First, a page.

Powell back in the hot seat after big freeze

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The Independent Online

When Daryl Powell broke new ground with Leeds Tykes 10 days ago, as a first-team coach in a second rugby code, he pledged to encourage his players "to try something if they feel it is on". Little did he know that within 72 hours he would be unable to drive a stake into the ground in the small Italian town of Calvisano, and thathe would make a militant debut as a leader in union by calling a match off.

"To get five points for not playing in my first match is a bit strange," admitted Powell. "I'm hoping today we'll get five points by more usual means."

To do so Powell's team will not only have to play but beat Cardiff Blues with at least four tries at Headingley Carnegie stadium. The sides share a similar outside-chance of reaching the quarter-finals, as one of the two best runners-up.

What they do not share is a satisfaction with the tournament organisers' decision on Thursday to award Leeds five points from last weekend's twice-postponed Pool Two fixture in the shadow of the Alps.

The Blues were unhappy and others simply bemused that although the referee, George Clancy of Ireland, deemed Calvisano's frozen pitch to have thawed sufficiently to play 24 hours after calling off the original fixture, Powell refused to play ball. European Rugby Cup Ltd ruled in Leeds's favour, and charged Calvisano with failing to prepare an adequate pitch and with refusing to try again in midweek.

"We were obviously going to be at risk of conceding the game but you have to make a stand," said Powell, 40 years old and Yorkshire born and bred. "We were out half an hour before kick-off and the pitch was undulating in some parts and rock-hard in others. We tried to push some stakes into it but we couldn't. Players have a short enough career as it is without risking ligament injuries, particularly ankle ligaments, on a really dangerous pitch like that."

The ERC board are believed to have cited precedents when teams objected to playing for reasons of health and safety (including a Newcastle v Leinster tie) with recourse to Law 1.6 (b): "The referee ... must not start a match if any part of the ground is considered to be dangerous."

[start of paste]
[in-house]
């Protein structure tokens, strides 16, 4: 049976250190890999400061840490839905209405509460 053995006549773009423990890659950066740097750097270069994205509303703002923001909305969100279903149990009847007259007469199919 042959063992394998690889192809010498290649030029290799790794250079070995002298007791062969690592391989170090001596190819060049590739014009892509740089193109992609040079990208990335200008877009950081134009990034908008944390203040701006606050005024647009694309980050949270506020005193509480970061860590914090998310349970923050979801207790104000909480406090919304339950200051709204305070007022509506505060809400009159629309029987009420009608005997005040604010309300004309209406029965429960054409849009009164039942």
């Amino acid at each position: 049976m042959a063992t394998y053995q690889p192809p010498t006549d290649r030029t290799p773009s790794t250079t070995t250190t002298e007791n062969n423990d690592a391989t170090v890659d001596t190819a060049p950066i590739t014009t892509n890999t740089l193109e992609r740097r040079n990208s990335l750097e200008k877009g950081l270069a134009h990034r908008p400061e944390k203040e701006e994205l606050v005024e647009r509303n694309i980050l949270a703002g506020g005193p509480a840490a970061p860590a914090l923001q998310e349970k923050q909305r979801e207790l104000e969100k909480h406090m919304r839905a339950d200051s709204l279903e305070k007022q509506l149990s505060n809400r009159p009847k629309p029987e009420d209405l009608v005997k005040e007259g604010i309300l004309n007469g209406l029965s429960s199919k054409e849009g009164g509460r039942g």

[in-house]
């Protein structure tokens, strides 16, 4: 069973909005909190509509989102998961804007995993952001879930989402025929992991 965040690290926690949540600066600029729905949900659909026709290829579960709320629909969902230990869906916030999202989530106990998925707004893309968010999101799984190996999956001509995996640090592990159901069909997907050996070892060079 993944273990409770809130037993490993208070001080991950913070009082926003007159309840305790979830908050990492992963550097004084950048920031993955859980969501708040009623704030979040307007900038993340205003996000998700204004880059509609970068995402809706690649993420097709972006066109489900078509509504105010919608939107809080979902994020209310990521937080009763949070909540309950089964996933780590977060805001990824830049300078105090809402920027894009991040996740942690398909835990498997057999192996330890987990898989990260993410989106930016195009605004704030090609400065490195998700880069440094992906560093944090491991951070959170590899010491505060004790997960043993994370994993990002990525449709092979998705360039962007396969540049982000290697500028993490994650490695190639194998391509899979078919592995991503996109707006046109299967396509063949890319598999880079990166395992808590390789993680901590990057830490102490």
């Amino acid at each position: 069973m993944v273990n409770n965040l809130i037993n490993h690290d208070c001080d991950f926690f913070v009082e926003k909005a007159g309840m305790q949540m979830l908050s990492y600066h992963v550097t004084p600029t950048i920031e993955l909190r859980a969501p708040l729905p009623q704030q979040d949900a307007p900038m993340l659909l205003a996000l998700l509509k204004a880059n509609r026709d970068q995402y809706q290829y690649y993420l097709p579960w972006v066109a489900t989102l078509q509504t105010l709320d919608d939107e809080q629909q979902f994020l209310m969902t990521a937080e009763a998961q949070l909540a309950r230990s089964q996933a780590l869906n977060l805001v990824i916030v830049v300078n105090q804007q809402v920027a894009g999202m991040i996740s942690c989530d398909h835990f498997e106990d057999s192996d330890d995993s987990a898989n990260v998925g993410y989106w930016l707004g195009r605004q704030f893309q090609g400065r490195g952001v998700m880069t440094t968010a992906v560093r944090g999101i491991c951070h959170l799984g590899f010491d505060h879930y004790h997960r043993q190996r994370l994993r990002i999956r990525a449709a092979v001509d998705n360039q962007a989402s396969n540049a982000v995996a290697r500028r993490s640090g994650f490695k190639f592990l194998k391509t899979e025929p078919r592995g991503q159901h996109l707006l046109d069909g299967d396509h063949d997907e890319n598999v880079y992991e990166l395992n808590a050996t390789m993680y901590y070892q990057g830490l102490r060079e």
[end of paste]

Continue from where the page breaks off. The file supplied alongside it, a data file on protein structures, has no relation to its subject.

It was a first for Powell - who might have thought his coaching double unique to Super League and the Guinness Premiership was novel enough - but after talks with Phil Davies, the Tykes' director of rugby who was busy scouting in Cardiff, he stood firm.

"Anyone who saw me play knows I'm used to scrapping and being in a dogfight," Powell said. "My forte was defence. I always liked belting people."

Powell's defence during a 450-match career helped earn him 33 Great Britain caps from the unfashionable clubs of Sheffield and Keighley. On joining the Rhinos as a player, he won the last Challenge Cup final at Wembley in 1999 and lost the first at Murrayfield in 2000, then as head coach he oversaw the defeat by Bradford at the Millennium Stadium in 2003.

The same year was troubled off the field when players Chev Walker and Ryan Bailey were jailed for their part in a street brawl. Powell stepped down, temporarily it was said, to be replaced by Huddersfield's Tony Smith, but he switched to the Tykes eventually last July, initially as the attacking co-ordinator.

"I watch all our games three times through on video," said Powell of his adjustment to union. "I played a bit of union at school [Carlton High in Pontefract] but didn't quite have the skill set if I'd ever fancied myself as a fly-half. There are days when I'm looking at things I'm not overly clear of, but the players have been great with me.

"I don't know why rugby league coaches in union have been associated for so long with defence, you'd have to ask the guys who employed them. Denis Betts has got attacking parts of his new job assisting Gloucester, and Joe Lydon is working with the England backs. Our back line has been improving, and the mix between breaking the opposition down on first phase or applying pressure through longer movements is fascinating to me."

Domestically, Leeds' predicament at the foot of the Premiership is more alarming than fascinating, and it led to Davies stepping down as first-team coach in the autumn. Powell was not among the interviewees for a successor but he was announced in the job on 12 January. Davies, a former Wales second row, was asked to concentrate on the forwards after 10 years as top man.

Leeds have 10 matches in which to repeat last season's late escape from relegation, including trips to the top three, Sale, Leicester and Wasps. "You need to believe you can win every game," said Powell, who selects the team jointly with Davies. "We changed the squad in the off-season and it can take a while to understand each other."